14th Amendment

The Libertarian Lawyer Who Battled Jim Crow

The relationship between Lochner v. New York and Buchanan v. Warley

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At Marginal Revolution, George Mason University economist Alex Tabarrok offers some interesting thoughts on Richard Rothstein's new book The Color of Law: A Forgotten History of How Our Government Segregated America. "Rothstein is no libertarian," Tabarrok writes, "but to his credit he does acknowledge that one of the few anti-segregation forces in the early twentieth century was the Lochner influenced reasoning of the Supreme Court."

Tabarrok refers to the 1917 case of Buchanan v. Warley, in which the Court struck down a Louisville, Kentucky, ordinance that segregated residential housing blocks by race. The Court invalidated that Jim Crow regulation as an unconstitutional violation of property rights and economic liberty under the 14th Amendment.

Here is how Rothstein summarizes Buchanan v. Warley in The Color of Law:

The Court majority was enamored of the idea that the central purpose of the Fourteenth Amendment was not to protect the rights of freed slaves but a business rule: "freedom of contract." Relying on this interpretation, the Court had struck down minimum wage and workplace safety laws on the grounds that they interfered with the right of workers and business owners to negotiate individual employment conditions without government interference. Similarly, the Court ruled that racial zoning ordinances interfered with the right of a property owner to sell to whomever he pleased.

The central holding of Lochner v. New York (1905) was that the 14th Amendment protects a fundamental right to economic liberty, including the right to liberty of contract. It is not an unlimited right; it is subject to reasonable government regulation. But in order for such regulation to pass muster in court, it must serve a legitimate and demonstrable public health or safety purpose. That same reasoning underlines the Court's opinion in Buchanan v. Warley.

Library of Congress

The libertarian lawyer Moorfield Storey argued and won Buchanan before the Supreme Court. A thoroughgoing individualist, Storey championed laissez-faire economics, denounced militarism, and opposed the rise of the populist Democrat William Jennings Bryan. In addition to serving as the president of the American Bar Association, Storey was a founder and president of the Anti-Imperialist League and was the first president of the NAACP.

Storey led the NAACP's fight against the Louisville segregation law. In his brief to the Supreme Court, Storey (with co-lawyer Clayton B. Blakely) argued that the law "destroys, without due process of law, fundamental rights attached by law to ownership of property." The law's purpose was not "to prevent conflict and ill-feeling" between the races, as it claimed, but rather "to place the negro, however industrious, thrifty and well-educated, in as inferior a position as possible with respect to his right of residence, and to violate the spirit of the Fourteenth Amendment without transgressing the letter."

Lochner v. New York was one of the legal authorities cited in support of those arguments.

In its brief, the state of Kentucky argued that the federal courts had no business interfering with the power of local majorities to enforce their social and economic preferences via regulation. "Whether the legislation is wise, expedient, or necessary, or the best calculated to promote its object," the state maintained, "is a legislative and not a judicial question."

The Supreme Court disagreed and nullified the Jim Crow law. It was a far-reaching decision. At that time, other municipalities around the country were considering or even implementing their own residential segregation schemes. Buchanan stopped those schemes once and for all. According to Storey's colleague at the NAACP, W.E.B. DuBois, Buchanan should be credited with "the breaking of the backbone of segregation."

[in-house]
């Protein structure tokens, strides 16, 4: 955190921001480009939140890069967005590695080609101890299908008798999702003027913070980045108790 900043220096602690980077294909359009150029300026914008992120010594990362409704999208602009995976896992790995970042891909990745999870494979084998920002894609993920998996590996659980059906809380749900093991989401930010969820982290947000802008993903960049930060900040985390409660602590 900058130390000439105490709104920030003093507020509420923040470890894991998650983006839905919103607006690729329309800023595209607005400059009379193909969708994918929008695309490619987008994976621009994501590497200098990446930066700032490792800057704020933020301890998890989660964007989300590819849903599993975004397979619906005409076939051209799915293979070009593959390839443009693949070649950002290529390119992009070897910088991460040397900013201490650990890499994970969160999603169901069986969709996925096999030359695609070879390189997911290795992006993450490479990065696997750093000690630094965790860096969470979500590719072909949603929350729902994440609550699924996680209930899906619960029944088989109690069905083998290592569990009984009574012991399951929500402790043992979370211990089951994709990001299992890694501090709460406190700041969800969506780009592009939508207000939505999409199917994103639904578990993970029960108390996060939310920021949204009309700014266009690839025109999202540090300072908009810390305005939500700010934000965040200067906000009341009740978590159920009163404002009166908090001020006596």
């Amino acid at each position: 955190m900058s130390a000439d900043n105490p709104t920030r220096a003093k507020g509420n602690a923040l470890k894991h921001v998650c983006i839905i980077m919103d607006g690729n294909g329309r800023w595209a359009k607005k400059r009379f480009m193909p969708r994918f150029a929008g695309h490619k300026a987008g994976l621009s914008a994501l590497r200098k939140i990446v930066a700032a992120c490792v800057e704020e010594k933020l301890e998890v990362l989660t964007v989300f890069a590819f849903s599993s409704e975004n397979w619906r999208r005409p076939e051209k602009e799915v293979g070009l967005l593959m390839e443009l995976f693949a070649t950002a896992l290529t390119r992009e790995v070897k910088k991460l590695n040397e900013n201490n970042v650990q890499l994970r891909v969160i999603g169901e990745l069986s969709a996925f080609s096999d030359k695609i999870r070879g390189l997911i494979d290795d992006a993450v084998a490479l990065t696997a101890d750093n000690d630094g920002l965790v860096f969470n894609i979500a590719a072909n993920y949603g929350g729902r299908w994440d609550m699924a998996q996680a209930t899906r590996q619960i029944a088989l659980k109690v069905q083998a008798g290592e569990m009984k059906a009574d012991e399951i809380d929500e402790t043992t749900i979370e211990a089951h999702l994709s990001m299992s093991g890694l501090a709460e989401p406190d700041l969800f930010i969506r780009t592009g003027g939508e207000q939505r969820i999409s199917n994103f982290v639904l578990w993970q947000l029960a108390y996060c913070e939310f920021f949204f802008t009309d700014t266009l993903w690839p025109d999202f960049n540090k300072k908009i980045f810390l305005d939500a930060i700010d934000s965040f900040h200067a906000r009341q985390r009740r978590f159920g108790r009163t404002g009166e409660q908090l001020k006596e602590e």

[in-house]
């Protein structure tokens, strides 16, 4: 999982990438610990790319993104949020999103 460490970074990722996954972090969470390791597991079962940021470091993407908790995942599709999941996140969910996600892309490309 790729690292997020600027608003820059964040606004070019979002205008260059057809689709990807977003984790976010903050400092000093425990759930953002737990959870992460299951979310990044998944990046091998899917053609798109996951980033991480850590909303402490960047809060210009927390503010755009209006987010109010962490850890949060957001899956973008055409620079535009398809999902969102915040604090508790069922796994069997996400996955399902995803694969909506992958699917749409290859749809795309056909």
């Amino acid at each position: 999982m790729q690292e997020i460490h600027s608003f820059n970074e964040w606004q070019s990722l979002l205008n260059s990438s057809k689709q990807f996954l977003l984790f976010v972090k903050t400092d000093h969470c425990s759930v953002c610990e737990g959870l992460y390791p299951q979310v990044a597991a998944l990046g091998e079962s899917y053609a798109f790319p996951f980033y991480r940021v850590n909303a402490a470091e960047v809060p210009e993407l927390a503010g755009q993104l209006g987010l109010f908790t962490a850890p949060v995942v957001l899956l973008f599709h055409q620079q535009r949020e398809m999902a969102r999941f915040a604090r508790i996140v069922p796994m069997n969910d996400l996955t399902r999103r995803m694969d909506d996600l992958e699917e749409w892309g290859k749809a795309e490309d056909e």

That is the landmark case whose reasoning Rothstein slights as a "business rule."

It is also worth noting that the same "business rule" that helped protect black Americans from Jim Crow in Kentucky also helped to protect Chinese-Americans from racist government abuse in California.

In 1882 the city of San Francisco passed an ordinance that required anyone seeking to operate a laundry business within city limits to first obtain "the consent of the board of supervisors, which shall only be granted upon the recommendation of not less than 12 citizens and taxpayers in the block in which the laundry is proposed to be established, maintained, or carried on."

That law's real objective was to prevent Chinese immigrants from further establishing themselves in the laundry business. One of those would-be laundry operators, Quong Woo, filed suit in federal court, arguing that the ordinance served no lawful government purpose.

The court agreed. Writing for the Circuit Court for the District of California, Justice Stephen Field, one of the intellectual architects of the Supreme Court's later Lochner-ian jurisprudence, held that government regulations may not be used "as a means of prohibiting any of the avocations of life which are not injurious to public morals, nor offensive to the senses, nor dangerous to the public health or safety." Justice Field struck down the law for violating the 14th Amendment.

The city's requirement that prospective business owners first receive permission from their neighbors, Field observed, cannot possibly be justified on health or safety grounds. All the requirement did was subject the exercise of a basic economic freedom to "the favor or caprice of others." Quong Woo, Field pointed out, was more than happy to abide by local regulations and to pay whatever fees the city required; yet on account of the "great antipathy and hatred towards the people of his race," he simply could not locate twelve neighbors willing to green light his enterprise.

Once again, the "business rule"—otherwise known as the fundamental right to economic liberty under the 14th Amendment—put a stop to an act of racist government abuse.

Related: How the Government Created Housing Segregation [Reason Podcast]

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22 responses to “The Libertarian Lawyer Who Battled Jim Crow

  1. Laws similar to the 1882 ordinace still live on in the form of environmental impact studies. They are very effective at letting neighborhoods prevent any sort of activity they don’t like. In the name of public safety this time.

  2. OT: I just saw this is Donald’s UN speech.